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Abortion and health care are dividing some of the candidates in the race for the late Sen. Edward Kennedy's seat. City Year founder Alan Khazei, venture capitalist Stephen Pagliuca and Congressman Michael Capuano said Attorney General Martha Coakley is making a mistake in opposing the health insurance legislation passed by the U.S. House of Representatives this weekend.
The House bill forbids the use of government funds for insurance plans that provide abortions. Coakley said Monday that she could not have voted for it.
"Given where I am, I would not have. More importantly, if that comes to the Senate, if I am elected, I do not believe that we have to compromise," Coakley said.
Capuano said he respects what Coakley said, but "she's dead wrong on this issue. ... She would basically throw the whole concept of improving our health care system under the bus for her definition of perfection."
Khazei said if House Democrats listened to Coakley, universal health care would be dead.
“While I oppose the inclusion of the provision in the bill, casting a no vote would be to side with Joe Lieberman and the insurance companies that want to kill healthcare reform," Pagliuca said in a statement.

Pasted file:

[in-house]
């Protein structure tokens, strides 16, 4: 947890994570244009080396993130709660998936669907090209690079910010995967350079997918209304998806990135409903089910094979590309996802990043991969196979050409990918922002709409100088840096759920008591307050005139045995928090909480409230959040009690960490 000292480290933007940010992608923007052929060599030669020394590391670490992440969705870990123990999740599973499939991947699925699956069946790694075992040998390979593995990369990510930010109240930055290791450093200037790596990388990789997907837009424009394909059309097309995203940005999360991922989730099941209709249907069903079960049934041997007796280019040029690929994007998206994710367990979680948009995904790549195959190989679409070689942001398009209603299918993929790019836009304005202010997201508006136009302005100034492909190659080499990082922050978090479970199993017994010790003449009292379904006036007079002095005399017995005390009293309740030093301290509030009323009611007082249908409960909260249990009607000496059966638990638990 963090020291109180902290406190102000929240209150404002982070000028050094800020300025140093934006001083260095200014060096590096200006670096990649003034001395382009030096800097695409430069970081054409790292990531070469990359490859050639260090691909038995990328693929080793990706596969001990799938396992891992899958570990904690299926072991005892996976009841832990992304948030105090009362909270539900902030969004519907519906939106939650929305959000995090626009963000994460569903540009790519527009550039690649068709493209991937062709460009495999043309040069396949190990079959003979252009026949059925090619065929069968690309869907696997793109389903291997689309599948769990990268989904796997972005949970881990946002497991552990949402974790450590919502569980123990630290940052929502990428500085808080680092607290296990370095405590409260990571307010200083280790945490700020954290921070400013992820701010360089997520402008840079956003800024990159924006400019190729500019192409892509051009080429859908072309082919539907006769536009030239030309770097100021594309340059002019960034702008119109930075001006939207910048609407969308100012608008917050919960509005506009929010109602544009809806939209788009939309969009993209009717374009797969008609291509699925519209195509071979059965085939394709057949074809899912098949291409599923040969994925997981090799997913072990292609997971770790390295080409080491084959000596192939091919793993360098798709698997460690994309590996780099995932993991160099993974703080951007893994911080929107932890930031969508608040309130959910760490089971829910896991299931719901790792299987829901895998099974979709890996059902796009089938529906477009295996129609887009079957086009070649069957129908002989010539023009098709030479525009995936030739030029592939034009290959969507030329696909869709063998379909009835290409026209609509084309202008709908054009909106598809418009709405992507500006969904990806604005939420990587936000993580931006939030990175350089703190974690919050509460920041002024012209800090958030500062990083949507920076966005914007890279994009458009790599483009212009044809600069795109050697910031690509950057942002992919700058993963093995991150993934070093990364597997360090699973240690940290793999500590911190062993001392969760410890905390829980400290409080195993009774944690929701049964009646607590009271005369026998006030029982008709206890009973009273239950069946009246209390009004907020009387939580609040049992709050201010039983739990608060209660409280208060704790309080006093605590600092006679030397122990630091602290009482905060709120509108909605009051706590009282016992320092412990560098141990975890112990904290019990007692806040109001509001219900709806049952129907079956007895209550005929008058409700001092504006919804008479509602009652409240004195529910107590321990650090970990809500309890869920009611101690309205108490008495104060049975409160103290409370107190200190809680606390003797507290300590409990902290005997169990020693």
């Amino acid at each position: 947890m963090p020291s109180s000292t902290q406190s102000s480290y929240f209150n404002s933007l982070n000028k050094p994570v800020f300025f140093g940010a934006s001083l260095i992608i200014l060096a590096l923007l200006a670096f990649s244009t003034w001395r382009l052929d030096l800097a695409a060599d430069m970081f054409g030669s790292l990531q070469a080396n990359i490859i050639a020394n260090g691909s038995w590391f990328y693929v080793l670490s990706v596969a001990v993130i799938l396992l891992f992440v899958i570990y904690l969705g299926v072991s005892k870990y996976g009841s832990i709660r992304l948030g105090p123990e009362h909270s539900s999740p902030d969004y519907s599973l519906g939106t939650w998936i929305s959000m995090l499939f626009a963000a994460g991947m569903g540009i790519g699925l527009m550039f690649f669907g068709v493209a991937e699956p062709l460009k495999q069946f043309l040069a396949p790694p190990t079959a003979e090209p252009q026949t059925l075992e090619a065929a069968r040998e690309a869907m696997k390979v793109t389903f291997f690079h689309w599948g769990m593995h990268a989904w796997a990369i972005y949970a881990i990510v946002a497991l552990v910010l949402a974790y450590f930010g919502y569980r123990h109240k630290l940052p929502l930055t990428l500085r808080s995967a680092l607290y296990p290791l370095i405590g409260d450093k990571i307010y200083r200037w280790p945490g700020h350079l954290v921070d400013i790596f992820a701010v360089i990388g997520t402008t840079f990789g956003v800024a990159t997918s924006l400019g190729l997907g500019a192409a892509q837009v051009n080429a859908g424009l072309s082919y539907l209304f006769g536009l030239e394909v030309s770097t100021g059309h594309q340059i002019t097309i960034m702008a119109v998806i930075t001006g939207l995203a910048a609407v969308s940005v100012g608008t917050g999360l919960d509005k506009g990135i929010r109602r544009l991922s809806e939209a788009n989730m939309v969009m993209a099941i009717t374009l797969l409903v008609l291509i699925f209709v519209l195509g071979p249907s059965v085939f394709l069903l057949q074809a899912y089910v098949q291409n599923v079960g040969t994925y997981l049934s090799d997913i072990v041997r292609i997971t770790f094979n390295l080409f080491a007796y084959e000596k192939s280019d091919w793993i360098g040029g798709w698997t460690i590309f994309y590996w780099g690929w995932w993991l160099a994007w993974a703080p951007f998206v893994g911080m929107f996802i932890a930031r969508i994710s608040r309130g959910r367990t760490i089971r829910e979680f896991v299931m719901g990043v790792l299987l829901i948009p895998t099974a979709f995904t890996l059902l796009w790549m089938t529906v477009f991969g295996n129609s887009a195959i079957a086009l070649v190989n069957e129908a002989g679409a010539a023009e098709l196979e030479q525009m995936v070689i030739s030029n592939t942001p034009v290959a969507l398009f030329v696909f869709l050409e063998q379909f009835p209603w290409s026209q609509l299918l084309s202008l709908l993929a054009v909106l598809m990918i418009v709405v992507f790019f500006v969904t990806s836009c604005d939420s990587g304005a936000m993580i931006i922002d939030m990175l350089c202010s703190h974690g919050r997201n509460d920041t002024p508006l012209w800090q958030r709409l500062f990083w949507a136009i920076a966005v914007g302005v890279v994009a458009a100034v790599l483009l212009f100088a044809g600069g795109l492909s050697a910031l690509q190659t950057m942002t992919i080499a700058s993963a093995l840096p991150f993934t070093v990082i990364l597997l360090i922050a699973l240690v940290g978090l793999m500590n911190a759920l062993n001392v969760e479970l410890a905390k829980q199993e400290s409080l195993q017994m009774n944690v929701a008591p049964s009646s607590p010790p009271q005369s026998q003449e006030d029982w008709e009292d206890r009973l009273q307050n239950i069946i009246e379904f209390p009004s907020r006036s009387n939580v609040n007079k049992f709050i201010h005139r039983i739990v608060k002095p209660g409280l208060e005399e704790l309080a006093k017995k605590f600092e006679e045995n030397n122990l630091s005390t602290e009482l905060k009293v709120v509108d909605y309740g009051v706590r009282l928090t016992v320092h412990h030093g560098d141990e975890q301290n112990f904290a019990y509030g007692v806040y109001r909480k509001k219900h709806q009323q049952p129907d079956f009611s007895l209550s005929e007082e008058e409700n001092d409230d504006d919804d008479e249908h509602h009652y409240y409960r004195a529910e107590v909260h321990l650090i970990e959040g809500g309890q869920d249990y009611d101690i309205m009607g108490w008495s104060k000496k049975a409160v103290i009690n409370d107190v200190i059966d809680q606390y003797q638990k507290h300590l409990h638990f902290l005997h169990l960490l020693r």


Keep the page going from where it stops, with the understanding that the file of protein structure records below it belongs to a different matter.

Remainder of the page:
It is the first major division among the democratic candidates in the campaign so far, and it comes amid criticism that they have yet to agree to a statewide televised debate before the Dec. 8th primary election.
Coakley said she's willing to have more debates before the primary. She added that she considers the many forums the candidates have held, most of which have not been broadcast, to be debates.
"We've had many debates we will have many more including a couple this week that have been scheduled and we are looking at talking to all of the media outlets about a consortium," Coakley said. She has drawn criticism for not appearing at a forum on Sunday because of a previous commitment.
Tuesday, a group of news organizations including WBUR formally requested a statewide televised debate to be held on Dec. 2. Khazei's campaign said holding only one statewide televised debate is not enough. Capuano said he would debate every opportunity he gets because it's important for voters to see and measure the candidates. And says people who don't want to debate are afraid of something.
"Those people who think they can hide, find, I think, voters will take that into consideration," Capuano said.
Coakley said it is important to be accessible, but scheduling all four Democratic candidates to be in one place is a challenge.
This program aired on November 10, 2009. The audio for this program is not available.
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